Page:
Last year, eight teams took an all-in approach toward the NFL draft, making six or more selections on one side of the ball. The Houston Texans' defense saw the most immediate benefits to "flooding the zone" with rookies -- Houston's defense jumped from third-worst in the NFL to second-best in one season, giving up 1,459 fewer yards than in 2010. The New England Patriots and Green Bay Packers both devoted six picks to the other side of the ball, and their offenses surged.
This year, nine teams have taken the Texans' approach to revamping a platoon. The ultimate goal for these upgrades is to see a 0.5 yards per play bump, which would go a long way toward vaulting these teams to the top third of the league in either offensive or defensive production.
So how will these moves pan out? Let's take a look at the metrics to find out.
1. Cleveland Browns: +563 yards
Key additions: QB Brandon Weeden, RB Trent Richardson, OT Mitchell Schwartz
The Browns fared quite poorly in the yards per attempt (YPA) metric on short passes (those thrown 10 or fewer yards downfield) last year, as Colt McCoy's abysmal 5.3 total in that category ranked 30th in the league. Weeden displayed a superb ability to raise the level of play of those around him and thus should be able to improve that number to at least the league short-pass YPA median mark of 6.3. Over 300 short passes, that would add 300 aerial yards.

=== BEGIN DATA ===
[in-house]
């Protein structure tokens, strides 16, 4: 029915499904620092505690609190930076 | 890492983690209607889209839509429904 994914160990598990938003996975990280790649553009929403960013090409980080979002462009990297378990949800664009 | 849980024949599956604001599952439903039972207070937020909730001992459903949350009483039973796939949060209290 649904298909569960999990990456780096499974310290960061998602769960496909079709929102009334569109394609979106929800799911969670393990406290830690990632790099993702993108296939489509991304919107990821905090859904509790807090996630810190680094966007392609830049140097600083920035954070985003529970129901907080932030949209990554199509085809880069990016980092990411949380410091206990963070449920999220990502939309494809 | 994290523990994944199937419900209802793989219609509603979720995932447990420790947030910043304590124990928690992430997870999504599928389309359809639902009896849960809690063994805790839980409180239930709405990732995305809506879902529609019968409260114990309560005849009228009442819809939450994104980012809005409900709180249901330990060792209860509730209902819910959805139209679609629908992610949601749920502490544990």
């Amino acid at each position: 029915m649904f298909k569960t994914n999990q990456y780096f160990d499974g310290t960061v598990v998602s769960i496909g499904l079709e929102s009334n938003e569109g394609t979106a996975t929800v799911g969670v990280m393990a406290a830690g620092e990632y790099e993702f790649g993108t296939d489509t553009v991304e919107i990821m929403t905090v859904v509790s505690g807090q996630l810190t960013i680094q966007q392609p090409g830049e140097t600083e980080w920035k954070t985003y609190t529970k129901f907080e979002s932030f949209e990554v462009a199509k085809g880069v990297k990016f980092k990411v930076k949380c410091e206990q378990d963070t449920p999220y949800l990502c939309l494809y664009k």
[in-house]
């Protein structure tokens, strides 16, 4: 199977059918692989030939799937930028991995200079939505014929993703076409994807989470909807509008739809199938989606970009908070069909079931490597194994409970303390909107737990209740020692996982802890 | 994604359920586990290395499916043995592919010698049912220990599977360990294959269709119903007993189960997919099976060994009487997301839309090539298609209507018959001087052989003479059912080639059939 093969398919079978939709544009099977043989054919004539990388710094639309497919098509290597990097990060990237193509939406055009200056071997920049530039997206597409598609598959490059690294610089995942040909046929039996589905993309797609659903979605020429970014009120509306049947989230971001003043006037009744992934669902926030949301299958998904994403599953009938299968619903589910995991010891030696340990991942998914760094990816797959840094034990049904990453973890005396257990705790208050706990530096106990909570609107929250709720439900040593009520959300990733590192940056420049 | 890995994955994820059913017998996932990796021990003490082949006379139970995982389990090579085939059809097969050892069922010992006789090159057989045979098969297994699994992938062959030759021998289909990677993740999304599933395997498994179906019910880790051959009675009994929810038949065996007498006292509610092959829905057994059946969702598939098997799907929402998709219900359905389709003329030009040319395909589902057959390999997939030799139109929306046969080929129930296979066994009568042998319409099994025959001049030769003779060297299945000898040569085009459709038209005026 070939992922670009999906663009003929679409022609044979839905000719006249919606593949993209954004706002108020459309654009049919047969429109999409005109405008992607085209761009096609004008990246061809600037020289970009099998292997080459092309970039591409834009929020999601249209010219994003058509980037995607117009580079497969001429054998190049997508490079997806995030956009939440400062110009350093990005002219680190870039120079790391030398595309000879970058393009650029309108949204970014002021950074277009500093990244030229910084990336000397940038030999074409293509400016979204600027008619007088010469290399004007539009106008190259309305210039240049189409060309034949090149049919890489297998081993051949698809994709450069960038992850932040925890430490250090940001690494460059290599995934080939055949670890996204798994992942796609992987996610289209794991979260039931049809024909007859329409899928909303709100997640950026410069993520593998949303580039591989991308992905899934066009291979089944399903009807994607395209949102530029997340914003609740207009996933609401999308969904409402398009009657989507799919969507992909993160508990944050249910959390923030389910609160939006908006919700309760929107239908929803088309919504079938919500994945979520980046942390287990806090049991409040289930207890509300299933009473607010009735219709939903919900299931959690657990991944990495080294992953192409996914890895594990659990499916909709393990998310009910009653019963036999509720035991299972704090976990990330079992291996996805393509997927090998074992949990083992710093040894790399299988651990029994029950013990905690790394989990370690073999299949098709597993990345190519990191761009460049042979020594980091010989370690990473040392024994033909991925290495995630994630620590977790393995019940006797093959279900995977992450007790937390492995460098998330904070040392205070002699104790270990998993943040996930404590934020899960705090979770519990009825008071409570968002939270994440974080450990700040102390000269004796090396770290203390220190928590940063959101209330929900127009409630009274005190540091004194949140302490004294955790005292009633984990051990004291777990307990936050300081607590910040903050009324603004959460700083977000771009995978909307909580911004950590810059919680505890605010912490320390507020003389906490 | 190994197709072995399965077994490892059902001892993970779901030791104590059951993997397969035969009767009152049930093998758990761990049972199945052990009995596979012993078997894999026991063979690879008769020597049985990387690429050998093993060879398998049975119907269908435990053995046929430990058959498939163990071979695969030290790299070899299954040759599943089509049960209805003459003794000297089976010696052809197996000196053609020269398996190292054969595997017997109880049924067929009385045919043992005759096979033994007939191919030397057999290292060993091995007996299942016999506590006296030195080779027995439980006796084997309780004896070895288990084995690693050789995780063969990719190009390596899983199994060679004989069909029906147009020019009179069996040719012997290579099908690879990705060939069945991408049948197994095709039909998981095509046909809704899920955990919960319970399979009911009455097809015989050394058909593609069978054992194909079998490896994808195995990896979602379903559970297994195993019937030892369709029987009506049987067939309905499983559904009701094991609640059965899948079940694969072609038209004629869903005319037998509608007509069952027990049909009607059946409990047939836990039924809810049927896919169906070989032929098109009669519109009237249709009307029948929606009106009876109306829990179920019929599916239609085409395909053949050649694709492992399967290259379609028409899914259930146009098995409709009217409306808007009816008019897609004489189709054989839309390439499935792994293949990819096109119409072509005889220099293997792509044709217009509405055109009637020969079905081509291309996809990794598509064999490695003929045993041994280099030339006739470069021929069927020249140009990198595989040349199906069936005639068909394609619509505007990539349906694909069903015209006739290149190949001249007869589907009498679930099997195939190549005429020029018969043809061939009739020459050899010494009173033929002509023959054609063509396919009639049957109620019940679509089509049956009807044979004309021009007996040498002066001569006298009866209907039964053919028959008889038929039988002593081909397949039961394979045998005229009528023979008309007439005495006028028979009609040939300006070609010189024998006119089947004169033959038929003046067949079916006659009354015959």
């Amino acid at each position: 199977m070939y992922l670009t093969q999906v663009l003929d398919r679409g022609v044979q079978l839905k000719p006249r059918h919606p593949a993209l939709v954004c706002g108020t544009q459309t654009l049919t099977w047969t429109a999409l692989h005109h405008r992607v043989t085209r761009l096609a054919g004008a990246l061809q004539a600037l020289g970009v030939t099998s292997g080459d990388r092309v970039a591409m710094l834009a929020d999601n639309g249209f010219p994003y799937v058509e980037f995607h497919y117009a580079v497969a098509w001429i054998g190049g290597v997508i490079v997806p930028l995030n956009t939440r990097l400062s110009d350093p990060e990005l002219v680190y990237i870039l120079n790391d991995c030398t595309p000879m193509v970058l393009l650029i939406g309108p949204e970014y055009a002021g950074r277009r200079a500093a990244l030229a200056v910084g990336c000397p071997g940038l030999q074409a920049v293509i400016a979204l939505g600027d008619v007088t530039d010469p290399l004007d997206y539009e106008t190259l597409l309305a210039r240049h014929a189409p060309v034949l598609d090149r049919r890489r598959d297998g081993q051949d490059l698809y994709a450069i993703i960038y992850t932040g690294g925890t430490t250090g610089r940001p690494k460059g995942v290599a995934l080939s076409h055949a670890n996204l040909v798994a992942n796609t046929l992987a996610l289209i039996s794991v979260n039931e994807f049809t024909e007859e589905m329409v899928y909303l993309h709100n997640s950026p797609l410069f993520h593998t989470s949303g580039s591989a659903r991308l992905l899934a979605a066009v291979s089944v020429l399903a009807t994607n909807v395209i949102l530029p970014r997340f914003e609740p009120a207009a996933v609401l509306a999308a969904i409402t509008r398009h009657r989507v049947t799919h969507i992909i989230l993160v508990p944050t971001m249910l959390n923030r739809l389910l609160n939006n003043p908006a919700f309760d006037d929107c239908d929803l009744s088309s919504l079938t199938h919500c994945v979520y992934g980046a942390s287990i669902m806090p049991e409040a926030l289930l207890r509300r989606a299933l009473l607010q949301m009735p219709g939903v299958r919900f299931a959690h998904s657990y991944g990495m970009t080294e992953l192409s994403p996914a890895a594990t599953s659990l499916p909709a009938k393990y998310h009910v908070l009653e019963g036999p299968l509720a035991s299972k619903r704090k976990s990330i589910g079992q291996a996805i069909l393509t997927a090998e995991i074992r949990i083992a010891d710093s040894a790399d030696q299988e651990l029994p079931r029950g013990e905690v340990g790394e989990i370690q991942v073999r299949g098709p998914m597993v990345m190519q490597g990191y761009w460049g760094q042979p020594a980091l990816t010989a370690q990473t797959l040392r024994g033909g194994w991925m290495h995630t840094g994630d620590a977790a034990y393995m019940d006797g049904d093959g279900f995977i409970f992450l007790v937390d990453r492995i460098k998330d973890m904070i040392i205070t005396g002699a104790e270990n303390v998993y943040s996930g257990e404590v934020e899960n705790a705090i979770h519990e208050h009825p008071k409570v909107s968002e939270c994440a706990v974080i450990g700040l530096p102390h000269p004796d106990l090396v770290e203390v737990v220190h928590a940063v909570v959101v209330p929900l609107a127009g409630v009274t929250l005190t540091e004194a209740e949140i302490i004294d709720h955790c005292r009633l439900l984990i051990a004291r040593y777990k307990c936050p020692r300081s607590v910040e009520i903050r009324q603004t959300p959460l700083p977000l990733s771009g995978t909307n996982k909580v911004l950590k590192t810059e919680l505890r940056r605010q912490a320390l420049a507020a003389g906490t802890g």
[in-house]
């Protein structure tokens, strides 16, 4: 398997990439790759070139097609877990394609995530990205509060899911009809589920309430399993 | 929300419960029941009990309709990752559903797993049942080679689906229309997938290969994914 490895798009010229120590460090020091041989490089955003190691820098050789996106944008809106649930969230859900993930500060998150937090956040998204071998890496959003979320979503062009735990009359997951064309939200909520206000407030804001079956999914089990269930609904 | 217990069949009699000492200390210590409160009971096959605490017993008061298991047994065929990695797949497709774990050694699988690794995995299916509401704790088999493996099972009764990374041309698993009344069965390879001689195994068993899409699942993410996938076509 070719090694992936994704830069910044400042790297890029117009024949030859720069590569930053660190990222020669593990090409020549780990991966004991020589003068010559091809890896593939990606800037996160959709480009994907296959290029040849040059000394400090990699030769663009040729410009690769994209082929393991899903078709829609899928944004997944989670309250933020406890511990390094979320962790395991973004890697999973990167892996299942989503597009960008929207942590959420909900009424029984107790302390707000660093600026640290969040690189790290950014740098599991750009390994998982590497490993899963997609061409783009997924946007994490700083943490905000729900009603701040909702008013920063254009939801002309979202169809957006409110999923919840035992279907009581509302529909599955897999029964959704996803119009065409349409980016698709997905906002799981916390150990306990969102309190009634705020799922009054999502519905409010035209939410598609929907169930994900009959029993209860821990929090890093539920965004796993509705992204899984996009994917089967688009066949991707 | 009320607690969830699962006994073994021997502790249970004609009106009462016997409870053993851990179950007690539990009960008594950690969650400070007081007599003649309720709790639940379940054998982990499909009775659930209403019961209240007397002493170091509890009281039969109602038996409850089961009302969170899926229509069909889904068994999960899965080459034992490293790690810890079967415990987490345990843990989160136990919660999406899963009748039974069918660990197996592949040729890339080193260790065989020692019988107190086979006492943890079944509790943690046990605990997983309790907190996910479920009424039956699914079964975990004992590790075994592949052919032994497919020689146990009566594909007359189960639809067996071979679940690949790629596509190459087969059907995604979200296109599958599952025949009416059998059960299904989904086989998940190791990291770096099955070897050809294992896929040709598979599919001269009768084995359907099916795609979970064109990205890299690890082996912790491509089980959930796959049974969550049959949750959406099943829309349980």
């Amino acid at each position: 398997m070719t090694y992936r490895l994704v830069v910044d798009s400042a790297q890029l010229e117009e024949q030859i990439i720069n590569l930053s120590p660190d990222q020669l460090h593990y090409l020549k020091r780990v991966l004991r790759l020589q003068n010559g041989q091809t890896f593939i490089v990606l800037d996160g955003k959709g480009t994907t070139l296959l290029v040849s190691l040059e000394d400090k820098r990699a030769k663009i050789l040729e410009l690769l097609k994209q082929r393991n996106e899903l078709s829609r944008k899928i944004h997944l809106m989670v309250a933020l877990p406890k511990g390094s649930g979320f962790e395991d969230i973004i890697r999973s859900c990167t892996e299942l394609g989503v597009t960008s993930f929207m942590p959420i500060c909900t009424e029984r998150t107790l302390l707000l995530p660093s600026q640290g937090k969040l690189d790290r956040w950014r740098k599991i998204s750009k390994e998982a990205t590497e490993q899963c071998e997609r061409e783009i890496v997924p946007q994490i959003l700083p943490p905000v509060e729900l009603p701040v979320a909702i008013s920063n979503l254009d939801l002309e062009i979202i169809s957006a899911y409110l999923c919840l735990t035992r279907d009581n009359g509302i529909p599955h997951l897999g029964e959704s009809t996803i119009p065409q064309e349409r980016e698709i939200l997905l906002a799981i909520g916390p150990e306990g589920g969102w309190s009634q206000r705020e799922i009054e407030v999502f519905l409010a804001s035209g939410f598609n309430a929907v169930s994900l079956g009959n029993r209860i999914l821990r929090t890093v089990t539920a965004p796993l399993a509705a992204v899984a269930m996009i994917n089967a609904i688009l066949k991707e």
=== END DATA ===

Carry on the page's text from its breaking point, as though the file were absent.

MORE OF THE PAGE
In the ground game, Cleveland's run-blockers finished 14th in the good blocking percentage stat (good blocking being roughly defined as when the offense doesn't allow the defense to do anything to disrupt a rushing play), but former starting running back Peyton Hillis didn't take full advantage of the solid blocking, ranking dead last in the league with a 5.7-yard mark in the good blocking yards per attempt (GBYPA) metric. Richardson posted a 9.7 GBYPA against Alabama's toughest opponents last year, and with Cleveland's solid blocking should be able to rack up a 7.8 GBYPA in the pros (which is league average in this metric). That would add 2.1 yards per rush on approximately 125 good blocking plays, or 263 additional ground yards.